by YamesYonas, Guest Contributor
YamesYonas has the most successful Mario in recent memory, having placed as high as third in a tournament. While this is typically not considered a high placement, Mario is an amiibo that doesn’t have a lot going for it- so a good placement is a great placement.
Mario has a tendency to avoid KOs, even at high percents – he’ll play with his food instead of eating it. This is manifested through a few behaviors: Mario will constantly use Down air trying to teach it combos. Mario already has Up throw into Down air built-in, and trainers have a tendency to teach him that combo over and over again. I believe that’s part of the reason why he uses Down air excessively.
Mario is a bit of a floaty character, but can still pack a punch when his opponent gets to a good percentage. You can mix his game up with both ground and air attacks, and make sure to let Mario use his whole arsenal (Even Cape and F.L.U.D.D).
Don’t use Fireballs all the time, just when he’s distanced and/or off stage. Up air is a vital tool for him to use great for damage and combo set ups. Forward air is great for spikes and getting good stuns. Mario must have a good offstage game if he is to succeed.
Smash Attacks are a must for your Mario. He’ll use them, especially Up smash. They’re his main KO power without offstage play.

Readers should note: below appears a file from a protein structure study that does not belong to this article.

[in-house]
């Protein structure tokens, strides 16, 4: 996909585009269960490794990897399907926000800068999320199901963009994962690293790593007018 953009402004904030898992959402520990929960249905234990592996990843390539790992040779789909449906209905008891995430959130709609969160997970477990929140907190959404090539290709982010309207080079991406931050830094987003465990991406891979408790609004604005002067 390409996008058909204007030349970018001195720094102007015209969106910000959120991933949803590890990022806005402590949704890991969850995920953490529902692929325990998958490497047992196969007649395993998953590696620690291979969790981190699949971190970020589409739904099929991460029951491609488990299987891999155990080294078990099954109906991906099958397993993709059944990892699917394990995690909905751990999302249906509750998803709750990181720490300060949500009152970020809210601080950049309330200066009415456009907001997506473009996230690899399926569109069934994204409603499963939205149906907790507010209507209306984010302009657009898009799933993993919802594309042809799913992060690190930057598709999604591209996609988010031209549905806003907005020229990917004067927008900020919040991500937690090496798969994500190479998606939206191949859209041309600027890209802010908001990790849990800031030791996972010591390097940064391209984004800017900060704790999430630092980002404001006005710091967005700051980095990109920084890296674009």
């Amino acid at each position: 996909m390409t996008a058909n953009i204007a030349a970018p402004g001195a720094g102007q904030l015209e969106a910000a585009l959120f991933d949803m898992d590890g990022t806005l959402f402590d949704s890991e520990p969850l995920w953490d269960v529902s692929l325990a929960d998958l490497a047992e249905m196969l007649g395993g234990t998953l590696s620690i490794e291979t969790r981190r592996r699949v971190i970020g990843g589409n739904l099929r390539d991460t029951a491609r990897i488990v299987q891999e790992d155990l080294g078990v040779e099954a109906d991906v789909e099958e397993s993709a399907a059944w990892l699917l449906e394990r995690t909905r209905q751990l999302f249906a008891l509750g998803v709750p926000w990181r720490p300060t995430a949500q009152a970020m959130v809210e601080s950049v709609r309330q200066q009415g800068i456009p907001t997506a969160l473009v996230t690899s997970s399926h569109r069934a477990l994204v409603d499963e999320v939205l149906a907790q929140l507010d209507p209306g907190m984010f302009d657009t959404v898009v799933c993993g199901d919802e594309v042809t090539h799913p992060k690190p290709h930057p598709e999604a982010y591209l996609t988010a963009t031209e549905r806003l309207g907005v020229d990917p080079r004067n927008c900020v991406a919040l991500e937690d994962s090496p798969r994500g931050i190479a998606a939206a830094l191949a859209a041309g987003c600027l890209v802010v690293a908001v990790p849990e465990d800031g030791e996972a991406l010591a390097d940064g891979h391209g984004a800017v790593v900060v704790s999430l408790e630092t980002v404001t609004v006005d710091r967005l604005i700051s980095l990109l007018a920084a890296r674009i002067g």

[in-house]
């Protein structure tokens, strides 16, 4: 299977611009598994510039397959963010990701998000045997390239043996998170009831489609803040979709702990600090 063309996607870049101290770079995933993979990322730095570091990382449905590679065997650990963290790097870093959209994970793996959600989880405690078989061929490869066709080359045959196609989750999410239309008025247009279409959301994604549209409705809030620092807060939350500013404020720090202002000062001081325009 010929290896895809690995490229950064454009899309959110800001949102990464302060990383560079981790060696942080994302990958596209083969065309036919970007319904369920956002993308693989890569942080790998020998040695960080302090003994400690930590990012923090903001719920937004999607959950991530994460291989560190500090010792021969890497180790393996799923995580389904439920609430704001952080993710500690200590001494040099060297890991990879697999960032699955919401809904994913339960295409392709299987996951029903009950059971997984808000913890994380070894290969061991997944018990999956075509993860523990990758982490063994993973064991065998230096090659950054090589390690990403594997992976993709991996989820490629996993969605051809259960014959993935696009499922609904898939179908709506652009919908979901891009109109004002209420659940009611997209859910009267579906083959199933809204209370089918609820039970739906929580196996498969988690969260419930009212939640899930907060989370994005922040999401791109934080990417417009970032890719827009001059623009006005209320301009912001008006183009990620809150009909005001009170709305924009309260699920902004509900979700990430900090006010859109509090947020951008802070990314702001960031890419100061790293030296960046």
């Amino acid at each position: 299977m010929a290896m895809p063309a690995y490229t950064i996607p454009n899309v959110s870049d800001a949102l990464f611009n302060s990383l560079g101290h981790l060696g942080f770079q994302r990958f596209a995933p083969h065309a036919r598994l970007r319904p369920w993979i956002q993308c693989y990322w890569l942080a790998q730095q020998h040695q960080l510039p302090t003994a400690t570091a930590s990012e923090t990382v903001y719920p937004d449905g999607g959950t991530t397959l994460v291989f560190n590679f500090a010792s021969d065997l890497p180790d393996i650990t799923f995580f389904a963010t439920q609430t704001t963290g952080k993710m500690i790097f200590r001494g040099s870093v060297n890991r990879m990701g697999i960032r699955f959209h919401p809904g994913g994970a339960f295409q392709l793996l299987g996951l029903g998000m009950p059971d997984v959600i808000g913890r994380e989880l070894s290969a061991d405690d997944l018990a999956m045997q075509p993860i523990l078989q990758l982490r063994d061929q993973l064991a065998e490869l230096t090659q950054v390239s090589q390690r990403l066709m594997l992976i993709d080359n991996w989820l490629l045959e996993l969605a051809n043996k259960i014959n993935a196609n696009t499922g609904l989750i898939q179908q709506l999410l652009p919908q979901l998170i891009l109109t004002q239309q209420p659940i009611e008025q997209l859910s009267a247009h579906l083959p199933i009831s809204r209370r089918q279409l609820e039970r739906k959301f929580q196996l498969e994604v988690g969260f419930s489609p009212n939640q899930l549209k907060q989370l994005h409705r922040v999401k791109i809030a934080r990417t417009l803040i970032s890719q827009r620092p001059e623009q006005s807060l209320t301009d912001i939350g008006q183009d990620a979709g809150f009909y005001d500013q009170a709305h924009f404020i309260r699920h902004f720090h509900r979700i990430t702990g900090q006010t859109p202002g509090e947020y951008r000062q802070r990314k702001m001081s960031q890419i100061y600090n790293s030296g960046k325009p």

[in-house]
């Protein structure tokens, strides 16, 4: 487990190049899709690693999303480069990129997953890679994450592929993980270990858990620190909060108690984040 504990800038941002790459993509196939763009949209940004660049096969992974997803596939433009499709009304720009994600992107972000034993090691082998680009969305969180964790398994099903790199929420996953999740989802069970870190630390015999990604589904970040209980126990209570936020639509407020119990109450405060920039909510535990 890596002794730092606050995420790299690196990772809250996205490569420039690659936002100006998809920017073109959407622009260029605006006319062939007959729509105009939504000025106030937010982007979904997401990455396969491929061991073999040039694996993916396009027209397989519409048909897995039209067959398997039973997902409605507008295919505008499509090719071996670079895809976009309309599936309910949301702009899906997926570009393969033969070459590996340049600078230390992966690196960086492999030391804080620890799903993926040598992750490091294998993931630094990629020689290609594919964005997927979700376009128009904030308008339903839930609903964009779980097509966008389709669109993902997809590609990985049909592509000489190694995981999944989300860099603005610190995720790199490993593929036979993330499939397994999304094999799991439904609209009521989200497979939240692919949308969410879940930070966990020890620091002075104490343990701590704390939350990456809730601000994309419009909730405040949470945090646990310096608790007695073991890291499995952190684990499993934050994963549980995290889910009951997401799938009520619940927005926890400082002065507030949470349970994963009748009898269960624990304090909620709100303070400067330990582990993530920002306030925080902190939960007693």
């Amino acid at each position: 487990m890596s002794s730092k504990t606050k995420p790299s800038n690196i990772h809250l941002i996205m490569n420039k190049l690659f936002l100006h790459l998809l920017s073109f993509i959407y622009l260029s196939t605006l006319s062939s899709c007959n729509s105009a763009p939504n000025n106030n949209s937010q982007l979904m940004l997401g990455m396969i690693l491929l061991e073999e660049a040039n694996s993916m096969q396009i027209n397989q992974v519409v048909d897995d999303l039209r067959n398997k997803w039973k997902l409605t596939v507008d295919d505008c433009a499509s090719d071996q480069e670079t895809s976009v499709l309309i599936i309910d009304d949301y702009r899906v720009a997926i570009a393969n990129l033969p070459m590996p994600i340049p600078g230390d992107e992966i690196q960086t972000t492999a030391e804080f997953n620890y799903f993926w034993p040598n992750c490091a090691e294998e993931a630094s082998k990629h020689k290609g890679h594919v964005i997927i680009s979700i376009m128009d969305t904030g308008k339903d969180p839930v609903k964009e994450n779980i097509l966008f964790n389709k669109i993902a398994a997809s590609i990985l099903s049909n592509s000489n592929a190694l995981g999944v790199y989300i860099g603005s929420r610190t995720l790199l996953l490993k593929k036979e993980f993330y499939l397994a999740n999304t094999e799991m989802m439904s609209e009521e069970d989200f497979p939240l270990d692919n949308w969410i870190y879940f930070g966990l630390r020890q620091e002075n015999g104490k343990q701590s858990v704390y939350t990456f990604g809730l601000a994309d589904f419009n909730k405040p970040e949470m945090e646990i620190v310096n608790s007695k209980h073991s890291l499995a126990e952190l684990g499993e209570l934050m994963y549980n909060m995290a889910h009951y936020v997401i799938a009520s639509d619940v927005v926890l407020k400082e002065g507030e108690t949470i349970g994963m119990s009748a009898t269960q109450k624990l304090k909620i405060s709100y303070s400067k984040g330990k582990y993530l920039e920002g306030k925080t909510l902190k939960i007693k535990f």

How to Train
The way I trained Bing Bing, (my Mario amiibo), was First to 5 win sets, three stocks, on legal tournament maps. Ditto battle him until he turned Level 34, and after he turned Level 34, I turned Learning off and proceeded to fight him with a variety of characters, going from heavies to floaties, and from fast and nimble characters to sword and medium-weight characters.
Doc’s note: the behavior of the amiibo doesn’t change when learning is Off. Fighting against a variety of characters would help to level up the amiibo, but otherwise doesn’t improve them.
Around Level 43 I turned learning back on, and proceeded to do five more 3-stock ditto matches, so I could fight him at a faster pace and so he could learn more about falling aerials and combo setups. After those 5 matches, I turned learning back off and proceeded to finish his training until level 50.
Why it Works
I only trained my Mario amiibo once, and this is everything that I did in the training session. Mario is a wacky amiibo with a unique toolset, and it’s just good enough that he could slide up a few tiers with a really smart representative.